If enough varnish was applied to the exterior, a station wagon looked fresh and classy. I hesitate to say this in these politically correct times, but as with women, beauty is only skin deep.

The old Olds, for which I paid probably $350, had a powerful and dependable engine, and the rest of the power train was admirable. There was enough room inside to carry fishing or hunting gear for the six occupants it could accommodate (no third row of seats back then). I thought I had it made.

Over the Mountains And into Trouble

And I did - for about six weeks. On a December day, I journeyed over the mountains to the other side of the state to interview U.S. Sen. George B. Aiken, then one of the most prominent Republicans in Congress. How smoothly that frisky six-cylinder engine took me up the steep inclines; no need to downshift as with the previous Plymouth.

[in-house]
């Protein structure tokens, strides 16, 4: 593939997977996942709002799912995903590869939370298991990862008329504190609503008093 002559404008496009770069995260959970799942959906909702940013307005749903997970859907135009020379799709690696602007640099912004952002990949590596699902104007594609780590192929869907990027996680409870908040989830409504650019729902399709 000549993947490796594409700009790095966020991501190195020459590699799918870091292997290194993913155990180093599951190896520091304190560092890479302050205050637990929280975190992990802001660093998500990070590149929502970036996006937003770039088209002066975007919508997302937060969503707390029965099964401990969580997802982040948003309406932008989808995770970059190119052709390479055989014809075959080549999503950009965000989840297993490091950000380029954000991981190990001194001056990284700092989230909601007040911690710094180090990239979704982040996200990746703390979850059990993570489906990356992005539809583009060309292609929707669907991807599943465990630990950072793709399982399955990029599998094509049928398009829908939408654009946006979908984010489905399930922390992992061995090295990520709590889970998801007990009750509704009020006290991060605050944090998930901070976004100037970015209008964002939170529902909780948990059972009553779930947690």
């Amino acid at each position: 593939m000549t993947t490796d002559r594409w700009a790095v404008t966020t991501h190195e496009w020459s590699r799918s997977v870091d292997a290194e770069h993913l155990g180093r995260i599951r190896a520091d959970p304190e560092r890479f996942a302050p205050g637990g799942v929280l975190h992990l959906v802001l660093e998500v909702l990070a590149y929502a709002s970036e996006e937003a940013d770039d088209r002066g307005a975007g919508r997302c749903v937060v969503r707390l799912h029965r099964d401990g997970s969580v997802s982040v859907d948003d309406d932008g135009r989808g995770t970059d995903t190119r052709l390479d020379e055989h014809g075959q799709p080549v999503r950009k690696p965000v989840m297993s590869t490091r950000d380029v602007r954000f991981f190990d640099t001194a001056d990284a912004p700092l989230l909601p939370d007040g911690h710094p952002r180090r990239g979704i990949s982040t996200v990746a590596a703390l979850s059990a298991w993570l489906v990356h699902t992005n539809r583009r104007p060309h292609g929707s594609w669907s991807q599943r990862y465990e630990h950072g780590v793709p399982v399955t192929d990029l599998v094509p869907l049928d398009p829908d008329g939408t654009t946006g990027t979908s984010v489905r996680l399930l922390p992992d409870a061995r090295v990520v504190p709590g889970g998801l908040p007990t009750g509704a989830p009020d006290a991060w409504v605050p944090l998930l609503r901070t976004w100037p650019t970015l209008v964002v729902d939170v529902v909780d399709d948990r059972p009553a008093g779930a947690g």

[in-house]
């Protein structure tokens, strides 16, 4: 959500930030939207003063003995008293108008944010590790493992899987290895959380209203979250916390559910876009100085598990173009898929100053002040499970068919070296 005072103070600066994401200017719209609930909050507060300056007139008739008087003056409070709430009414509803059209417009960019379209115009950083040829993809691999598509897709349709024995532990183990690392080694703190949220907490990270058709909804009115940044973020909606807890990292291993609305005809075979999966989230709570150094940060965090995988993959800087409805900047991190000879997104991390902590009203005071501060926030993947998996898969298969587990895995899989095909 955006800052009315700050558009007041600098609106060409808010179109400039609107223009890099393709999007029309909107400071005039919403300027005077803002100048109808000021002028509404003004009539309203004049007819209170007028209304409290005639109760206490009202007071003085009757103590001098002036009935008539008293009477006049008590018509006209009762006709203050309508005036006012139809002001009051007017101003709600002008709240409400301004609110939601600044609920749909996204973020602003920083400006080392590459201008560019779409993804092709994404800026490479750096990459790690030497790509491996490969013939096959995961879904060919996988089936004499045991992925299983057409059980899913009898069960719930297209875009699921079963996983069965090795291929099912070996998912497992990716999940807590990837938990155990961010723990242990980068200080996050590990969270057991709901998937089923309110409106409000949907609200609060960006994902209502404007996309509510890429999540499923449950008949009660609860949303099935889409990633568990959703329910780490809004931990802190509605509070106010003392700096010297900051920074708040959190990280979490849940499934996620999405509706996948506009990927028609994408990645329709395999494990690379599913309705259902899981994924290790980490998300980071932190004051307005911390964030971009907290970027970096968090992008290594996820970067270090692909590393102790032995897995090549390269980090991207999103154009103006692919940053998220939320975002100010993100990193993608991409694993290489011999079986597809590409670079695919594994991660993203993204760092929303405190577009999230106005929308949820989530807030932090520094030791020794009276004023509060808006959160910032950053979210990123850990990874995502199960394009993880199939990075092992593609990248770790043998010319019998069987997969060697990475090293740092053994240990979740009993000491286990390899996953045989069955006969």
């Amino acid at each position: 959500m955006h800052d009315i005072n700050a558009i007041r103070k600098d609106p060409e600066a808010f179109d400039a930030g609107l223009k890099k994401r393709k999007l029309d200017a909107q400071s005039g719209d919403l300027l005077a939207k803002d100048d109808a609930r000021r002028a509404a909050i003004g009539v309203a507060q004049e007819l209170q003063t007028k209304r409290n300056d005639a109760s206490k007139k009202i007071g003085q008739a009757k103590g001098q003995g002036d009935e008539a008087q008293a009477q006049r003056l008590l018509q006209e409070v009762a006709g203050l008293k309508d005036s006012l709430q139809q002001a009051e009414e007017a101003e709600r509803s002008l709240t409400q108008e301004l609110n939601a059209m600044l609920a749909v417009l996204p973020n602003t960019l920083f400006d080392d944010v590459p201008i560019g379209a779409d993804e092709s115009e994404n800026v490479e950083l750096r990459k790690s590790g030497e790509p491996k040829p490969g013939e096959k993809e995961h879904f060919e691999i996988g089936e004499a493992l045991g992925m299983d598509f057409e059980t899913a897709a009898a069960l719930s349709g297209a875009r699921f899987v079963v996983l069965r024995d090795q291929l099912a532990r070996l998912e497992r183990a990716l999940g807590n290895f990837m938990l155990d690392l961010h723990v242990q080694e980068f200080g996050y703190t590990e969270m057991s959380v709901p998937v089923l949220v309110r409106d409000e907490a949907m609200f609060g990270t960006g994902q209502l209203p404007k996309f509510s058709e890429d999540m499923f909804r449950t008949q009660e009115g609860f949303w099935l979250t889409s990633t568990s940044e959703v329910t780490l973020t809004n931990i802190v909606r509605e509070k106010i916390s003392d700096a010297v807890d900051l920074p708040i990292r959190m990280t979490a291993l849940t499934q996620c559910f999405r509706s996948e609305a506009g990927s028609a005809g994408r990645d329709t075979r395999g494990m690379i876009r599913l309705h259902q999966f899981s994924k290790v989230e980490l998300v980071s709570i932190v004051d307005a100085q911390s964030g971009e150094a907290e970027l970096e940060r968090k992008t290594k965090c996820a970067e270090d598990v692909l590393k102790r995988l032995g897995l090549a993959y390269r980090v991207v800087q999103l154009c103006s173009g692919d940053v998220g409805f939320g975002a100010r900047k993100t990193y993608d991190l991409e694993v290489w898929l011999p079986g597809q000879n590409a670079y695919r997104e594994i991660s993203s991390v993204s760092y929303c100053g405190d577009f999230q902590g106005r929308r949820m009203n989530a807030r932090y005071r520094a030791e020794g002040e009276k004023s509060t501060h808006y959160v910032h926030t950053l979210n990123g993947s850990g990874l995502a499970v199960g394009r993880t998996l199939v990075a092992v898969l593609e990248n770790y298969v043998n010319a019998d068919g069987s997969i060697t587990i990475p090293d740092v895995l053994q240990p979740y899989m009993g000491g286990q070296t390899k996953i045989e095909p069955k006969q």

The interview went well. To top it off, I purchased a Christmas tree from the senator, whose farm north of Brattleboro included a nursery. He lived up to his reputation as frugal and thought it not beneath him to do business - including helping a customer tie a holiday evergreen to the roof of a car.

As we lashed the tree to the top of the classy station wagon, me on the passenger side and he on the driver's side, he opened the door so he could step up and reach farther. He wasn't very tall.

Soon as the tree was secure he stepped down, and for support leaned on the door. The door practically leaned on the ground. I presume you can picture the scenario.

Beneath that sparkling exterior, the wood was mushy. The hinges pulled free from the frame, and big, soft splinters erupted. Despite our pushing, tugging and squeezing, the door wouldn't return to its usual position.